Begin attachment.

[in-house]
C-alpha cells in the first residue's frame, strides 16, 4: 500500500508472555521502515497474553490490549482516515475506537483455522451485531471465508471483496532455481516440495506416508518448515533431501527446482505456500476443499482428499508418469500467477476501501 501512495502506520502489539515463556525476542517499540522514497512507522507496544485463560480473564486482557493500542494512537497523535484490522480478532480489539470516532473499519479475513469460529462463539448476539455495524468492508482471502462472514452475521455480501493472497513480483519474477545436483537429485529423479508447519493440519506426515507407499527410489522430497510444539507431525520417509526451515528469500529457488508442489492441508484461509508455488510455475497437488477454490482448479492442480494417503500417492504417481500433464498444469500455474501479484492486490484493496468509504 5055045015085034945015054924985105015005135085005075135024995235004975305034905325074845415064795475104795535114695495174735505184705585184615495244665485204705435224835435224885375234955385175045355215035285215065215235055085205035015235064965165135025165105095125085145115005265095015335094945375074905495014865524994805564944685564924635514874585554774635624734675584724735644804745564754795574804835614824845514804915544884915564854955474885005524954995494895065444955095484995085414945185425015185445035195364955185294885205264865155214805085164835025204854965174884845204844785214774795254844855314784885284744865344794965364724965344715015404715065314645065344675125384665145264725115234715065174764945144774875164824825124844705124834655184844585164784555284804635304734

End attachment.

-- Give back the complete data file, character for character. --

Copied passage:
[in-house]
C-alpha cells in the first residue's frame, strides 16, 4: 500500500508472555521502515497474553490490549482516515475506537483455522451485531471465508471483496532455481516440495506416508518448515533431501527446482505456500476443499482428499508418469500467477476501501 501512495502506520502489539515463556525476542517499540522514497512507522507496544485463560480473564486482557493500542494512537497523535484490522480478532480489539470516532473499519479475513469460529462463539448476539455495524468492508482471502462472514452475521455480501493472497513480483519474477545436483537429485529423479508447519493440519506426515507407499527410489522430497510444539507431525520417509526451515528469500529457488508442489492441508484461509508455488510455475497437488477454490482448479492442480494417503500417492504417481500433464498444469500455474501479484492486490484493496468509504 5055045015085034945015054924985105015005135085005075135024995235004975305034905325074845415064795475104795535114695495174735505184705585184615495244665485204705435224835435224885375234955385175045355215035285215065215235055085205035015235064965165135025165105095125085145115005265095015335094945375074905495014865524994805564944685564924635514874585554774635624734675584724735644804745564754795574804835614824845514804915544884915564854955474885005524954995494895065444955095484995085414945185425015185445035195364955185294885205264865155214805085164835025204854965174884845204844785214774795254844855314784885284744865344794965364724965344715015404715065314645065344675125384665145264725115234715065174764945144774875164824825124844705124834655184844585164784555284804635304734